If you’ve ever attempted to conduct analyses of your constituency across a geographic area, then you’ve no doubt gained an appreciation for metro city coding. These numeric identifiers group clusters of city names together into a single designation suitable for counting, sorting or reporting.
Imagine life without city codes. Let’s say we wanted to count constituents in Houston. Our work wouldn’t be complete unless we also counted constituents from every single named town in and around Houston, like Kingwood, Spring, The Woodlands, Humble, Sugar Land, Bellaire, Pasadena, Webster, Katy, Pearland, etc.
Talk about craziness! I can sense we’re in agreement.
Anyway, just the other day in my quest to translate a few city code to city names (off-the-cuff) I stumbled upon this great online resource!
This easy-to-use query tool allows you to drill into a city code to see which townships compose the metro area and it features a simple search bar.
tbed is the newest addition to my bookmark folder! Click on the logo above to give it a try!
Awesome cover of everyone’s favorite flashback!
The BWF consulting team just compiled results from the 6th annual nonprofit survey on the way our industry is leveraging data analytics. The survey covers the kinds of projects we perform, the statistical methods used, tools/software used, personnel mix, how we measure value, and staff competency.
While most of us apply analytics for better prospecting, since last year’s survey, there’s been increased interest in pursuing other business challenges like financial forecasting and program performance analysis.
The report is very insightful, particularly on the discussion pertaining to analysis methods. The BWF team appears to believe we, as an industry, could be taking better advantage of addressing some questions that are central to our core business models, vis-a-vis time series analysis.
Take a minute to read – just click on the image above.
One of my colleagues sent me a note yesterday to share the news that Josh Birkholz received the APRA Visionary award at the international conference going on now in New Orleans, LA.
You are indeed a true visionary leader in our profession, Josh and our chapter extends our warmest congratulations. We applaud your career accomplishments, those yet to come, and reflect with appreciation how grateful we are to witness the pivotal industry shift you are helping to shape.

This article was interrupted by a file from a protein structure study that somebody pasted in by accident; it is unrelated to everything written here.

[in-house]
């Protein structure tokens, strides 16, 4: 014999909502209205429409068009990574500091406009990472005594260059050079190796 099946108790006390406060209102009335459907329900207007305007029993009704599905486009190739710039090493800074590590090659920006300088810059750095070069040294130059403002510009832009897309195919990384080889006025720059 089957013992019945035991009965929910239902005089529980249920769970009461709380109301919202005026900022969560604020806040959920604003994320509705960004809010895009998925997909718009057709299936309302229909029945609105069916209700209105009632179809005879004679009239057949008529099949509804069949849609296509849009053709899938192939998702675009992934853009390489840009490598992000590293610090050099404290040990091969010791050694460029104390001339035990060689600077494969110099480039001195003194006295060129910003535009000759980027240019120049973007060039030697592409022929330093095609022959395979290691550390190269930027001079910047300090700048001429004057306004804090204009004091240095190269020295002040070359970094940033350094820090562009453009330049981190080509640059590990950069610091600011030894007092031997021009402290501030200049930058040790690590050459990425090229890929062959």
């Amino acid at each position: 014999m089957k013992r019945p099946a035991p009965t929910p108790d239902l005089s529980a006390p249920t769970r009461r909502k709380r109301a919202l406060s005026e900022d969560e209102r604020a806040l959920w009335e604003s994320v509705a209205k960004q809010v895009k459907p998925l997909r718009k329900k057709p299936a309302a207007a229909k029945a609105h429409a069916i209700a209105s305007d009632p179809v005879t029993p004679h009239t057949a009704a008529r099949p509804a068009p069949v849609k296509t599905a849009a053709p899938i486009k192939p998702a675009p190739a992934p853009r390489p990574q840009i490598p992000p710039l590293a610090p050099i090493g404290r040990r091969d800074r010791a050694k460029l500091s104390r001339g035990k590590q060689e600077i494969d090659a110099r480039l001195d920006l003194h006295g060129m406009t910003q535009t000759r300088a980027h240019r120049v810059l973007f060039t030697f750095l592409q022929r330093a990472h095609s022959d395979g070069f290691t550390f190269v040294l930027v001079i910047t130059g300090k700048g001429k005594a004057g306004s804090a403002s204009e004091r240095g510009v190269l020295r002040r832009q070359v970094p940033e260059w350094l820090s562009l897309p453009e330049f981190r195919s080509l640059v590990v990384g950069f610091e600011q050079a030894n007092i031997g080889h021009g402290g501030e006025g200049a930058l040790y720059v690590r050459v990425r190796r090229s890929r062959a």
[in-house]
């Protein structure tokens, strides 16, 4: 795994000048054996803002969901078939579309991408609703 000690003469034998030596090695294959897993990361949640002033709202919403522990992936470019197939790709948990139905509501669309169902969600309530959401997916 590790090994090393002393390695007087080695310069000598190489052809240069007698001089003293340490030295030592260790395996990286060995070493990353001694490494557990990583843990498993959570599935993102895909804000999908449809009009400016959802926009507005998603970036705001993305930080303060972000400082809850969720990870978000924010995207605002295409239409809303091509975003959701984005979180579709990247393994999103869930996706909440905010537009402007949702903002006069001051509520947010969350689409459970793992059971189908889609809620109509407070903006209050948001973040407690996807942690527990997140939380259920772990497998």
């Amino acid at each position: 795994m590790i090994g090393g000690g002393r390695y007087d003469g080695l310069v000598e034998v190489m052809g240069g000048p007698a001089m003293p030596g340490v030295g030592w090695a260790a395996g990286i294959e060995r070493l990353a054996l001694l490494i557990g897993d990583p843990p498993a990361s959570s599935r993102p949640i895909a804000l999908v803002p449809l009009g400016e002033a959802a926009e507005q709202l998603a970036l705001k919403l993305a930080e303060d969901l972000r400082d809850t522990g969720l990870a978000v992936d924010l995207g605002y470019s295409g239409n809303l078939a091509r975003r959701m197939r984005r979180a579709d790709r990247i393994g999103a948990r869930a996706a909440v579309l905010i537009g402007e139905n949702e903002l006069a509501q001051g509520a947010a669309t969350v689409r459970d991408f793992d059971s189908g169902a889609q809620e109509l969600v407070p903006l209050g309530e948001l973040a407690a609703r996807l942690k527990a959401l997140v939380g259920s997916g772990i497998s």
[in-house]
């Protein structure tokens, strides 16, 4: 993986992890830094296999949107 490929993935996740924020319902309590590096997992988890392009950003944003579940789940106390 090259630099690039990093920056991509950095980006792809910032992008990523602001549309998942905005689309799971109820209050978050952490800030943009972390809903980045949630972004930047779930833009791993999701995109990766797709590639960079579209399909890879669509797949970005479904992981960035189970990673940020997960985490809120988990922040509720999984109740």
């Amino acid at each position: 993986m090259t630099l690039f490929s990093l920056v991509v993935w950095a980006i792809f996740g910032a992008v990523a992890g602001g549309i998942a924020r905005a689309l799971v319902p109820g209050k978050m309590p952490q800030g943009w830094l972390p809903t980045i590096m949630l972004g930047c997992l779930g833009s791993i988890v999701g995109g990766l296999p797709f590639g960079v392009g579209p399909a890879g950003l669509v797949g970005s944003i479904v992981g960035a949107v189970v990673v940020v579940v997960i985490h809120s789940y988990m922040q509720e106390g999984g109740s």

More of us are tracking constituent and donor densities by state and city in an attempt to better understand concentrations of opportunity, and that’s smart business.
But there’s another side to the coin too, what about pockets of human behavior outside of our data bases? Shouldn’t we maintain some awareness of that too?
Yes, we should! That’s why The Chronicle of Philanthropy publishes “How America Gives.” And now it’s online too! At a glance it’s easy to see pockets of population densities where Americans have higher (or lower) than average charitable giving patterns.
Drilling into the populations to learn more is simple and the color coding makes it easy to quickly view the cities or counties with the highest giving densities (hovering does the trick).
Click on the image to add this valuable tool to your bookmark inventory!
This old fashioned flower likes to sleep late and take her time getting ready for the day. I happen to have these plants in a partially shaded area, so they frequently forget and bloom in the morning anyway. Meet 4 o’clock.
The business analysis skills mandatory in successful for-profit entities are equally as important for nonprofits. The career jump from prospect research to research analytics is a natural. That’s why I found this article from STATtr@k so illuminating – 10 tips for entering the analytics career ladder.
My favorites are #2: get experience with large real-world data sets, #7: familiarize yourself with the industry, and #10: network. Here’s my own two-cents on these 3 pointers, since the author didn’t approach the article from a nonprofit point of view.
- Real-world data sets. Everyone in our profession has access to data, so start exploring! Count the number of donors last month by gift size, by giving capacity, by state, by age. Learn more about your data. If that exercise is too simple, then pose a business question to yourself that is more challenging and solve it!
- Become familiar with our industry. Read the online blogs from the top consulting firms, software vendors and services providers to understand the kinds of solutions they are implementing in other organizations.
- Network. The Prospect DMM list is a great way to join the conversation and involvement with APRA Greater Houston is an excellent opportunity too.
Click on the image above to read the original article from STATtr@k.
The Bureau of Labor Statistics compiled average wages by occupation type for 820 different jobs in America. The chart below highlights the top 20:
Nice work! Be sure to click on the image above to get to the original source listing all 820 occupations.
If you’ve been meaning to register, don’t delay! Just click on the image above to go to the registration page. See you there!